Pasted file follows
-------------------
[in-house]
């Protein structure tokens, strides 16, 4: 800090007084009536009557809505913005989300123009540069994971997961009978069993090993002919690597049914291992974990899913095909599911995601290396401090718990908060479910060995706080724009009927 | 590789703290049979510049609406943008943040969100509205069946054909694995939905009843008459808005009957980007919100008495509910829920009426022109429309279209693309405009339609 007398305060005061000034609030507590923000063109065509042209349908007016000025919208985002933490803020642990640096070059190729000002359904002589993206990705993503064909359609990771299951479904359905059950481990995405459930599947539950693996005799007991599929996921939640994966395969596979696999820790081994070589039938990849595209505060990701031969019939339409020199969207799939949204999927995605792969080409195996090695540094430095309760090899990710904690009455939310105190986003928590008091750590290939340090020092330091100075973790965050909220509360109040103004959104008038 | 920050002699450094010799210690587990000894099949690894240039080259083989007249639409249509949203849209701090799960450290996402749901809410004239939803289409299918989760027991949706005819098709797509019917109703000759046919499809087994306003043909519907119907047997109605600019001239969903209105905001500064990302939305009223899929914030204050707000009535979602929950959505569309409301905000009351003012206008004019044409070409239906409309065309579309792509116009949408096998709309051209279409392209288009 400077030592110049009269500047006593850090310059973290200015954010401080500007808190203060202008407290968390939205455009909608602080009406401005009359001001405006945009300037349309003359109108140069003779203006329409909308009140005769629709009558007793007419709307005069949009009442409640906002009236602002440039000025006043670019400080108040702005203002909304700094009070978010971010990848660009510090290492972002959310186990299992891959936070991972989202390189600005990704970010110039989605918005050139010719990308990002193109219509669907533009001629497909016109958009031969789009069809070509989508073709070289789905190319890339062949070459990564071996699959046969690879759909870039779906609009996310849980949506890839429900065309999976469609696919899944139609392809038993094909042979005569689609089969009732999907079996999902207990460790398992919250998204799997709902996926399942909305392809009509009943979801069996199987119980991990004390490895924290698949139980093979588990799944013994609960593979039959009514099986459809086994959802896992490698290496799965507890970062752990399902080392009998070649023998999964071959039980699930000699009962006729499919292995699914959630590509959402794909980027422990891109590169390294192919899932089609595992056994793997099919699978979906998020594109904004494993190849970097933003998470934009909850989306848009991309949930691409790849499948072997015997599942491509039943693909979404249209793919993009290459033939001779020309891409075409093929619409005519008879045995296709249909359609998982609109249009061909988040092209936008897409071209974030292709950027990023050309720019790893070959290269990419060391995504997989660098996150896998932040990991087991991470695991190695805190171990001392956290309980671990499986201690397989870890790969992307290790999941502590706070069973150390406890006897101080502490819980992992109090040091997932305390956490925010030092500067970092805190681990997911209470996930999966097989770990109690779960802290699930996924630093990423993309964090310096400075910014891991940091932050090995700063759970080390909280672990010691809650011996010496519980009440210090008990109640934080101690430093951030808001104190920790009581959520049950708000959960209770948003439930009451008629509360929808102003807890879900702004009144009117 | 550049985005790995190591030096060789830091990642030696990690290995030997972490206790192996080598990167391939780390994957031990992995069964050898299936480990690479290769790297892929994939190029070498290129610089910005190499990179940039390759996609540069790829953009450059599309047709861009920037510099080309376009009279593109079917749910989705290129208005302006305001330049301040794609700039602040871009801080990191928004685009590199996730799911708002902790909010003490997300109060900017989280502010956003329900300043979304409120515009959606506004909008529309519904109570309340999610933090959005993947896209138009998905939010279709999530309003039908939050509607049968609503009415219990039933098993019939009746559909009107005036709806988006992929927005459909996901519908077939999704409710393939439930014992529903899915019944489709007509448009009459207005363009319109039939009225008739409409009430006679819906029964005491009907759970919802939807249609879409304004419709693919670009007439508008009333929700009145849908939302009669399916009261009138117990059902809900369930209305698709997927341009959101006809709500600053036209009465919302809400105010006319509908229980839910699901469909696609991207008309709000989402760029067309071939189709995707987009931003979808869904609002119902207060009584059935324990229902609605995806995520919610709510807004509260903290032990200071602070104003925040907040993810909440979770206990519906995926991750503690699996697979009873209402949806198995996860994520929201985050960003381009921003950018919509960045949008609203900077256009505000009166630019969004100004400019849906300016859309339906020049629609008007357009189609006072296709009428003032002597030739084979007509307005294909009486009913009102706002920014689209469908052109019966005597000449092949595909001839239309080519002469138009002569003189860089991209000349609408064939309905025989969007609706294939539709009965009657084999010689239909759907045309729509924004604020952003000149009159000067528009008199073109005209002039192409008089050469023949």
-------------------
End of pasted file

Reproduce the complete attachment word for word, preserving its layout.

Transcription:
[in-house]
């Protein structure tokens, strides 16, 4: 800090007084009536009557809505913005989300123009540069994971997961009978069993090993002919690597049914291992974990899913095909599911995601290396401090718990908060479910060995706080724009009927 | 590789703290049979510049609406943008943040969100509205069946054909694995939905009843008459808005009957980007919100008495509910829920009426022109429309279209693309405009339609 007398305060005061000034609030507590923000063109065509042209349908007016000025919208985002933490803020642990640096070059190729000002359904002589993206990705993503064909359609990771299951479904359905059950481990995405459930599947539950693996005799007991599929996921939640994966395969596979696999820790081994070589039938990849595209505060990701031969019939339409020199969207799939949204999927995605792969080409195996090695540094430095309760090899990710904690009455939310105190986003928590008091750590290939340090020092330091100075973790965050909220509360109040103004959104008038 | 920050002699450094010799210690587990000894099949690894240039080259083989007249639409249509949203849209701090799960450290996402749901809410004239939803289409299918989760027991949706005819098709797509019917109703000759046919499809087994306003043909519907119907047997109605600019001239969903209105905001500064990302939305009223899929914030204050707000009535979602929950959505569309409301905000009351003012206008004019044409070409239906409309065309579309792509116009949408096998709309051209279409392209288009 400077030592110049009269500047006593850090310059973290200015954010401080500007808190203060202008407290968390939205455009909608602080009406401005009359001001405006945009300037349309003359109108140069003779203006329409909308009140005769629709009558007793007419709307005069949009009442409640906002009236602002440039000025006043670019400080108040702005203002909304700094009070978010971010990848660009510090290492972002959310186990299992891959936070991972989202390189600005990704970010110039989605918005050139010719990308990002193109219509669907533009001629497909016109958009031969789009069809070509989508073709070289789905190319890339062949070459990564071996699959046969690879759909870039779906609009996310849980949506890839429900065309999976469609696919899944139609392809038993094909042979005569689609089969009732999907079996999902207990460790398992919250998204799997709902996926399942909305392809009509009943979801069996199987119980991990004390490895924290698949139980093979588990799944013994609960593979039959009514099986459809086994959802896992490698290496799965507890970062752990399902080392009998070649023998999964071959039980699930000699009962006729499919292995699914959630590509959402794909980027422990891109590169390294192919899932089609595992056994793997099919699978979906998020594109904004494993190849970097933003998470934009909850989306848009991309949930691409790849499948072997015997599942491509039943693909979404249209793919993009290459033939001779020309891409075409093929619409005519008879045995296709249909359609998982609109249009061909988040092209936008897409071209974030292709950027990023050309720019790893070959290269990419060391995504997989660098996150896998932040990991087991991470695991190695805190171990001392956290309980671990499986201690397989870890790969992307290790999941502590706070069973150390406890006897101080502490819980992992109090040091997932305390956490925010030092500067970092805190681990997911209470996930999966097989770990109690779960802290699930996924630093990423993309964090310096400075910014891991940091932050090995700063759970080390909280672990010691809650011996010496519980009440210090008990109640934080101690430093951030808001104190920790009581959520049950708000959960209770948003439930009451008629509360929808102003807890879900702004009144009117 | 550049985005790995190591030096060789830091990642030696990690290995030997972490206790192996080598990167391939780390994957031990992995069964050898299936480990690479290769790297892929994939190029070498290129610089910005190499990179940039390759996609540069790829953009450059599309047709861009920037510099080309376009009279593109079917749910989705290129208005302006305001330049301040794609700039602040871009801080990191928004685009590199996730799911708002902790909010003490997300109060900017989280502010956003329900300043979304409120515009959606506004909008529309519904109570309340999610933090959005993947896209138009998905939010279709999530309003039908939050509607049968609503009415219990039933098993019939009746559909009107005036709806988006992929927005459909996901519908077939999704409710393939439930014992529903899915019944489709007509448009009459207005363009319109039939009225008739409409009430006679819906029964005491009907759970919802939807249609879409304004419709693919670009007439508008009333929700009145849908939302009669399916009261009138117990059902809900369930209305698709997927341009959101006809709500600053036209009465919302809400105010006319509908229980839910699901469909696609991207008309709000989402760029067309071939189709995707987009931003979808869904609002119902207060009584059935324990229902609605995806995520919610709510807004509260903290032990200071602070104003925040907040993810909440979770206990519906995926991750503690699996697979009873209402949806198995996860994520929201985050960003381009921003950018919509960045949008609203900077256009505000009166630019969004100004400019849906300016859309339906020049629609008007357009189609006072296709009428003032002597030739084979007509307005294909009486009913009102706002920014689209469908052109019966005597000449092949595909001839239309080519002469138009002569003189860089991209000349609408064939309905025989969007609706294939539709009965009657084999010689239909759907045309729509924004604020952003000149009159000067528009008199073109005209002039192409008089050469023949």